OpenX Technologies recently agreed to pay $2 million to settle FTC allegations that the advertising platform violated the FTC Act and the Children’s Online Privacy Protection Act. OpenX runs a programmatic ad exchange, running a bidding platform that auctions online ad space. The company contracts with publishers who have open ad space as well as ad networks with inventories of ads they are seeking to publish online.

According to the FTC, while OpenX indicated in its privacy policy that users could opt out of having location information collected or used by “using the location service controls in your mobile device’s setting” in fact, it continued to collect and use location information from those who had followed the opt-out process. The FTC argued this was deceptive in violation of Section 5 of the FTC Act.

In addition, according to the FTC, OpenX posted ads on sites that its human quality team identified as child-directed. The FTC complaint indicated that millions (if not billions) of ad requests were received from these sites and aps, and these bid requests contained personal information of children. Ads were then placed on those sites. The FTC found that because of the placement of programmatic ads on these child sites, OpenX needed to have complied with COPPA’s parental notice and consent requirements, since the serving of these ads involved the collection of personal information from children. The FTC found incorrect the standard language OpenX had in its privacy policy. Namely, stating that the company did not “engage in activities that require parental notice or consent” under COPPA.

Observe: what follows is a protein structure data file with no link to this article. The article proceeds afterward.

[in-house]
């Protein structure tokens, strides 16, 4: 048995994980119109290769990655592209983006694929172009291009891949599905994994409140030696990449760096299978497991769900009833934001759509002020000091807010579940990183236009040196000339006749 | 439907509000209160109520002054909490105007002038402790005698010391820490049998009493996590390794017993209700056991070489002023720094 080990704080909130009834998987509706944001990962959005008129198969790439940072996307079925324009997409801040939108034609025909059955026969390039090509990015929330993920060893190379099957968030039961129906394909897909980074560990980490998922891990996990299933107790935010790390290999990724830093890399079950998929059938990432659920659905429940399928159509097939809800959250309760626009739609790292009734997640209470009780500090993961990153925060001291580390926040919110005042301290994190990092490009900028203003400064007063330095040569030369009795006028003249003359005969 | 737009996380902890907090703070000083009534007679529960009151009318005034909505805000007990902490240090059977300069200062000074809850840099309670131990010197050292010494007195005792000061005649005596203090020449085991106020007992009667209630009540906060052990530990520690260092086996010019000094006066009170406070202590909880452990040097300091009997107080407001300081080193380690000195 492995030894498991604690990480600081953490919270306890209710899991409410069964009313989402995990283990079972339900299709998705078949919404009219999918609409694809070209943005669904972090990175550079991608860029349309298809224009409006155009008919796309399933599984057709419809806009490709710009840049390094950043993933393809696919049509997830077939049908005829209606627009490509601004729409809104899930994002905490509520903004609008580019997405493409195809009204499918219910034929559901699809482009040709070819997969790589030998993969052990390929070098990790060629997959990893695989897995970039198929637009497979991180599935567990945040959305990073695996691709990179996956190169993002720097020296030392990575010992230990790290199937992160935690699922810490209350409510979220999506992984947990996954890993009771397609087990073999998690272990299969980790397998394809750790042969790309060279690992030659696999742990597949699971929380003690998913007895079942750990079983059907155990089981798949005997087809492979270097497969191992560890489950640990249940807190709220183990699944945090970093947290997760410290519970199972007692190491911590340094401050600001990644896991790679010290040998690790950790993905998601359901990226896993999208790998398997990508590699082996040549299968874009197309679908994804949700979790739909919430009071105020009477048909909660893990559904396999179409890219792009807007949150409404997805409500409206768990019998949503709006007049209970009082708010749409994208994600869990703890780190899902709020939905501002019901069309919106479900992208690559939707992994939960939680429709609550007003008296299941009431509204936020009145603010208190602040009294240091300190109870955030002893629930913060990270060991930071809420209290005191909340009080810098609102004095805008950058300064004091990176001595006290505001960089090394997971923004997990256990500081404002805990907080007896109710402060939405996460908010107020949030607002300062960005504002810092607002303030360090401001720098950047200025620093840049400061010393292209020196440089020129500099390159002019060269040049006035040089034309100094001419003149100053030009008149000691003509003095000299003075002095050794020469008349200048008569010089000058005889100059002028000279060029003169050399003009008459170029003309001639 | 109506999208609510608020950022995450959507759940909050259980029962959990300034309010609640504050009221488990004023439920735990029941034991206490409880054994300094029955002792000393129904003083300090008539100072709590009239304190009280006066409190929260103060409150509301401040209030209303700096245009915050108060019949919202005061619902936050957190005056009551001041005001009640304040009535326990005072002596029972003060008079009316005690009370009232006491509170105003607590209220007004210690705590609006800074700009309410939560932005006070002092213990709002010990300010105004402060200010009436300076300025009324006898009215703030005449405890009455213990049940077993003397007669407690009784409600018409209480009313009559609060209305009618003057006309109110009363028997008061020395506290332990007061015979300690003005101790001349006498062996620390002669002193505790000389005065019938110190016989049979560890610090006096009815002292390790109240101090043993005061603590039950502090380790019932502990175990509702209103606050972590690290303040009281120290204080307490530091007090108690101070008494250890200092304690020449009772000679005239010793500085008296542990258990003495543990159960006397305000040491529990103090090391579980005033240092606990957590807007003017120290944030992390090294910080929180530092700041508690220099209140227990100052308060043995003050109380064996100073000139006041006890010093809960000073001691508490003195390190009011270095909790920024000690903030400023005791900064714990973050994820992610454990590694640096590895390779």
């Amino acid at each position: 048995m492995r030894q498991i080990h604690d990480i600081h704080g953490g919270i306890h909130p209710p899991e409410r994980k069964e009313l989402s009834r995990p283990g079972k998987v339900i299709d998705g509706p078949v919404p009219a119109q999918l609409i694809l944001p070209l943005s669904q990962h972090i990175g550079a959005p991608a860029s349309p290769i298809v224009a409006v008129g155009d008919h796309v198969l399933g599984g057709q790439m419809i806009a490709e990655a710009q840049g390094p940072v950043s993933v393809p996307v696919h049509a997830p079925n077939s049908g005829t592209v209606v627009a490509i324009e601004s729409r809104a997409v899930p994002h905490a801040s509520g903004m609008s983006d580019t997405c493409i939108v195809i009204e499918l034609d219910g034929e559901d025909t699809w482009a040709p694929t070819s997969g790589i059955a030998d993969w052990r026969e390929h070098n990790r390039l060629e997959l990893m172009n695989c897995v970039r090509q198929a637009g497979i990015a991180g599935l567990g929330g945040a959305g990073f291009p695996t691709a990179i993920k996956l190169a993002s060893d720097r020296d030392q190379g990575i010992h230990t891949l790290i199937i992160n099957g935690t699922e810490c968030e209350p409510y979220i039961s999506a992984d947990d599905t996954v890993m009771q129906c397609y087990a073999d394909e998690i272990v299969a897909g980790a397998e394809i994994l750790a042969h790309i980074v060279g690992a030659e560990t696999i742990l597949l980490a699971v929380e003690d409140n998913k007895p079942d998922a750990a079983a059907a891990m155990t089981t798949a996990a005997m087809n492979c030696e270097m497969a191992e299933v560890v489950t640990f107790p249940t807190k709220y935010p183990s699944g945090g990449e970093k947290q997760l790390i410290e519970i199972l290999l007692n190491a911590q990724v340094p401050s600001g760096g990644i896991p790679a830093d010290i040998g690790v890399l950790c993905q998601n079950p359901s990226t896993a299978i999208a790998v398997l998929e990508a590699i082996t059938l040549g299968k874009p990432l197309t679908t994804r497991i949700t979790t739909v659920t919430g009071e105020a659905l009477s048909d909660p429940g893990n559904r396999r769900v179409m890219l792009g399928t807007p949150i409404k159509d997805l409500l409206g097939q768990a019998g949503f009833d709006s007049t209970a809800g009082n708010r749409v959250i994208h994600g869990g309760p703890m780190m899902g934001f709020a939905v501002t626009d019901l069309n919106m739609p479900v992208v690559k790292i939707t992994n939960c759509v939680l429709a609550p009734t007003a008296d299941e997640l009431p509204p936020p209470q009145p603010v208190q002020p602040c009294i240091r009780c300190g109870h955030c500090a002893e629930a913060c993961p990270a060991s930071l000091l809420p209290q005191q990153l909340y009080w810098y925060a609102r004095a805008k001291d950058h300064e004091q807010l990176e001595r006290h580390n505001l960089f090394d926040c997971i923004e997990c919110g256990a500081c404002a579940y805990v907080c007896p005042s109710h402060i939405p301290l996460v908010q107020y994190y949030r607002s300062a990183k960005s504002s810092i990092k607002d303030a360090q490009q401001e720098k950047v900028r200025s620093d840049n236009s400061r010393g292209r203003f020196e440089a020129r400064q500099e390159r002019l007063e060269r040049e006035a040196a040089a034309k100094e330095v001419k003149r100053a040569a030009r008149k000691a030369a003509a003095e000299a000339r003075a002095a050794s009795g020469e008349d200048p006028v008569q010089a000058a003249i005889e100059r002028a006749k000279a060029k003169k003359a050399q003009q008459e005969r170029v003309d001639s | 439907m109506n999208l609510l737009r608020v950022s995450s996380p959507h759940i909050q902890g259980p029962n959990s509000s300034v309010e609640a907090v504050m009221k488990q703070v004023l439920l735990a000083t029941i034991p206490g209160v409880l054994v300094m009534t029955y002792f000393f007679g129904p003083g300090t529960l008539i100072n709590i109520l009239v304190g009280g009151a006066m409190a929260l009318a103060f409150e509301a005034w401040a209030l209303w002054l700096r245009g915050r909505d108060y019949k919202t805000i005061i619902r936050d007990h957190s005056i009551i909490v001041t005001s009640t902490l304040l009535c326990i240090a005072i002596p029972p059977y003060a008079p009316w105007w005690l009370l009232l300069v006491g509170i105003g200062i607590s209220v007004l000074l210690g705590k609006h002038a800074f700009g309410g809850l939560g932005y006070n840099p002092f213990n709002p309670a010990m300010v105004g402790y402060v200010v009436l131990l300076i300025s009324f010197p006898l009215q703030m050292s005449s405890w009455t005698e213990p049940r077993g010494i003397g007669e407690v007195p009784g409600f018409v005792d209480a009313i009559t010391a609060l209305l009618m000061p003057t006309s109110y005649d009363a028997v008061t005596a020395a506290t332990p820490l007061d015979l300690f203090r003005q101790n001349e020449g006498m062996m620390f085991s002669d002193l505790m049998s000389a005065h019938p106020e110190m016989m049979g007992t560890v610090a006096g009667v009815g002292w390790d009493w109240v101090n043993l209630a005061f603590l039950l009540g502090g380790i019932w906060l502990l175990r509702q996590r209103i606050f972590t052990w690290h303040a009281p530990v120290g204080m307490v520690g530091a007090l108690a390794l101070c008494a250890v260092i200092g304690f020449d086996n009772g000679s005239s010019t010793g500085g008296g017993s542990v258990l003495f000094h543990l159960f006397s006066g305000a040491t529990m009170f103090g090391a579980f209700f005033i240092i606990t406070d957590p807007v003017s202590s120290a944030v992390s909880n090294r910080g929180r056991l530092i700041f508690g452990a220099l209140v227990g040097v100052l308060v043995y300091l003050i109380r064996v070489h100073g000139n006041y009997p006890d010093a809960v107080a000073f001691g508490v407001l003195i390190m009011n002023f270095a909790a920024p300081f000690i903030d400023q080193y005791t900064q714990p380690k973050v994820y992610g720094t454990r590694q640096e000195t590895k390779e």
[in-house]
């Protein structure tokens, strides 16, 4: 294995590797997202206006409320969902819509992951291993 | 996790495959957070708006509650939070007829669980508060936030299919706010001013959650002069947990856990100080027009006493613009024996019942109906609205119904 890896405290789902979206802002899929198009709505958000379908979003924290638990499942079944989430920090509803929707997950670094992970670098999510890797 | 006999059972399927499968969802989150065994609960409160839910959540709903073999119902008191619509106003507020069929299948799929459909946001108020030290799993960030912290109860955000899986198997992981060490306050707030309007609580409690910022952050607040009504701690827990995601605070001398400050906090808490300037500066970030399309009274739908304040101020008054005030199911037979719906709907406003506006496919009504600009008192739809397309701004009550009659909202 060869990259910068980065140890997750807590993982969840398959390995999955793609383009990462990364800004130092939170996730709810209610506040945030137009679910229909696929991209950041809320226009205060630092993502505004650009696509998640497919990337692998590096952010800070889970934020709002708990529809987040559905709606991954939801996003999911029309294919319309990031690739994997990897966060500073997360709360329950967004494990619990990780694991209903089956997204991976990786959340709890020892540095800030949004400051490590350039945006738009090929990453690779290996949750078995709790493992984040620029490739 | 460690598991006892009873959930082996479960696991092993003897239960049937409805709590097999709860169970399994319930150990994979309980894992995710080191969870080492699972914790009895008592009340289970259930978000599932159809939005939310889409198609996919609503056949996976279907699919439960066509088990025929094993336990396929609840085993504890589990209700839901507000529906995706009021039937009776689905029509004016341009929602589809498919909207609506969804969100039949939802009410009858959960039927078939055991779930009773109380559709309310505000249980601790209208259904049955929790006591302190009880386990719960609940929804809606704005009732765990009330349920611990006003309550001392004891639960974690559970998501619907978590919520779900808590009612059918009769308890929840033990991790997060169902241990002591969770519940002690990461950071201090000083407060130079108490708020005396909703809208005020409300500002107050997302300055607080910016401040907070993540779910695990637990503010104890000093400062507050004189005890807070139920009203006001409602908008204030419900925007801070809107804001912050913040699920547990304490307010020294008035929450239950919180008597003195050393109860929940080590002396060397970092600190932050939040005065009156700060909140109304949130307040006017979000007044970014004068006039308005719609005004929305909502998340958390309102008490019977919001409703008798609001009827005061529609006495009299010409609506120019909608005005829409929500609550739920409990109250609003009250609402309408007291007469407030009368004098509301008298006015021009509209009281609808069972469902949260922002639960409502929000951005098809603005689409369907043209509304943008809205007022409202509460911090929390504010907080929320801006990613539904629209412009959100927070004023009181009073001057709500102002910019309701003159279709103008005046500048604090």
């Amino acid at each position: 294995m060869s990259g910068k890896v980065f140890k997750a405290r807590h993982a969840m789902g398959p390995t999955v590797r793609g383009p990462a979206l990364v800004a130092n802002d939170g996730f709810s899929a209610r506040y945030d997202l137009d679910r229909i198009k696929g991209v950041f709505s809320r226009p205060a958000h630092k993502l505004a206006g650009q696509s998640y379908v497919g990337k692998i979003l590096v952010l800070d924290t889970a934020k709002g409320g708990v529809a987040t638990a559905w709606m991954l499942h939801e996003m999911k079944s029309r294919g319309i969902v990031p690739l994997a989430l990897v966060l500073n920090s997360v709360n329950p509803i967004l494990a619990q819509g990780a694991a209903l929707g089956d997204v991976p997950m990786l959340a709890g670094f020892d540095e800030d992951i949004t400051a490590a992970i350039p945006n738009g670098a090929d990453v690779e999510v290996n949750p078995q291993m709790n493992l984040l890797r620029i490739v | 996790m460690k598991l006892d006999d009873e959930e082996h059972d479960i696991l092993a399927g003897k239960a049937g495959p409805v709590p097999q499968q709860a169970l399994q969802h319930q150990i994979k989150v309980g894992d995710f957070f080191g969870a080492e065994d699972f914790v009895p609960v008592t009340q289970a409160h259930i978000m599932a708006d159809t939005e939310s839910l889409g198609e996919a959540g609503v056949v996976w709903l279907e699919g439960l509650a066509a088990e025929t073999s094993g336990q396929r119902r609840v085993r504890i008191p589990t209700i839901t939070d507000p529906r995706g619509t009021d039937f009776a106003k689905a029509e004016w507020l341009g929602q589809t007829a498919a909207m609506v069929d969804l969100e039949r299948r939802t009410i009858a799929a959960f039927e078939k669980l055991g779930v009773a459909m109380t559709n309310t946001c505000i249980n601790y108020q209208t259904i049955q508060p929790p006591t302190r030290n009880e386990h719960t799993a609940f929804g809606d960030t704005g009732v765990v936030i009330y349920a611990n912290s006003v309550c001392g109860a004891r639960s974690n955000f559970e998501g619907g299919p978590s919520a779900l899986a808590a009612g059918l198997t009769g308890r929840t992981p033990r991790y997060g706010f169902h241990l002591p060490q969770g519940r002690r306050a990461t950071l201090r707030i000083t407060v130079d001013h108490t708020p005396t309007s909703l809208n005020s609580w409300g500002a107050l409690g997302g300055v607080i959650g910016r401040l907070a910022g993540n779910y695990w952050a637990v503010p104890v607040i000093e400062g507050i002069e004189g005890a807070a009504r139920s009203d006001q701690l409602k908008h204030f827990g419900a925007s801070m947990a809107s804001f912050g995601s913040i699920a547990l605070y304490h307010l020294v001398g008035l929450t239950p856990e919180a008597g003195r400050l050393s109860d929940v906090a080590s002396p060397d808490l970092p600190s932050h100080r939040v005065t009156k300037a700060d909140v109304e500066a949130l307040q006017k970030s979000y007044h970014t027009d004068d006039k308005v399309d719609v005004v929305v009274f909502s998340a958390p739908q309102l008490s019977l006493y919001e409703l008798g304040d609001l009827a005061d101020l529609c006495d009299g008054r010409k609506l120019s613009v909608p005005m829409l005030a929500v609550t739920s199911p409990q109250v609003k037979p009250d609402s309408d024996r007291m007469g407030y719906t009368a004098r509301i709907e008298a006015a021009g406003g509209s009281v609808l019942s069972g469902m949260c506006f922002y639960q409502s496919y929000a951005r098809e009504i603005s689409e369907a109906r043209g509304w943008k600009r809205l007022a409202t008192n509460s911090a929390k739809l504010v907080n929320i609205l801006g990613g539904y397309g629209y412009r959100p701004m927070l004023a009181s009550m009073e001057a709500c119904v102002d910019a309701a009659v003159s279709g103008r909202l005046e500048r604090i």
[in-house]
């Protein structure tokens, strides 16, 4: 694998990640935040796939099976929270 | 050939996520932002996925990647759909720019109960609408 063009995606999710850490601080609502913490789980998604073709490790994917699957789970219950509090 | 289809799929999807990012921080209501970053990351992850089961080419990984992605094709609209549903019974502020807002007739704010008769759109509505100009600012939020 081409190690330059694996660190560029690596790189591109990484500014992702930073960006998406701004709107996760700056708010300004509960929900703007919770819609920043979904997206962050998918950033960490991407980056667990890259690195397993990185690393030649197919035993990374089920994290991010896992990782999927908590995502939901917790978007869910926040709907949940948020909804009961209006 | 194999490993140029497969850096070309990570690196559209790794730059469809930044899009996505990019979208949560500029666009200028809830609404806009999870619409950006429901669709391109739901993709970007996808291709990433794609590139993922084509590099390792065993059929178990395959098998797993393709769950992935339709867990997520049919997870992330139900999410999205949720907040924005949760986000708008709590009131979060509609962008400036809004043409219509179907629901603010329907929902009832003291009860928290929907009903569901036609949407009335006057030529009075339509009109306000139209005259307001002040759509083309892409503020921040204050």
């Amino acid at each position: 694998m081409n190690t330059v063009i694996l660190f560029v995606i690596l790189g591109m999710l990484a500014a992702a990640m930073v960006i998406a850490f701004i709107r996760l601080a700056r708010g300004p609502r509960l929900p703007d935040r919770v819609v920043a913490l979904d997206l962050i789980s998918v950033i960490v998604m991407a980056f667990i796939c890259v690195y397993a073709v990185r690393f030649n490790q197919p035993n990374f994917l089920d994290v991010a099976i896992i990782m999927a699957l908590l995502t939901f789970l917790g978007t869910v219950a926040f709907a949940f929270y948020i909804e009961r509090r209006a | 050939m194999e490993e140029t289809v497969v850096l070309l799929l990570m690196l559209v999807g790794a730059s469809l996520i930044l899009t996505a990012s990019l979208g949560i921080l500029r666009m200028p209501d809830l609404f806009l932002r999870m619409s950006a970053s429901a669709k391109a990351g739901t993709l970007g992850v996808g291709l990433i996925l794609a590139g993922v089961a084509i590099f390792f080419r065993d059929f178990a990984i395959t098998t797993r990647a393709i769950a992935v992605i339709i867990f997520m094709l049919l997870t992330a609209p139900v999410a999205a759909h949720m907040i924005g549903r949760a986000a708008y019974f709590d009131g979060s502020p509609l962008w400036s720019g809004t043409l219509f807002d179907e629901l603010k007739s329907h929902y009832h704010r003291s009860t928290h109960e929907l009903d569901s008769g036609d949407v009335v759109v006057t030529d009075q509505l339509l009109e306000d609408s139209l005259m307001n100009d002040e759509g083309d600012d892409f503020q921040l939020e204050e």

In addition to the monetary penalty, OpenX has agreed to delete all data that it collected in violation of the COPPA Rule. OpenX has also agreed to implement a comprehensive privacy program to ensure COPPA compliance.

Putting it into Practice: This case serves as a reminder that the FTC will look closely at companies’ underlying technologies and practices when determining privacy compliance, including whether companies are adhering to their stated privacy notice. (In other words, not doing anything the FTC might consider a deceptive practice.) This case is also a reminder that the FTC takes the perspective that the serving of targeted advertising in many circumstances involves the collection of personal information.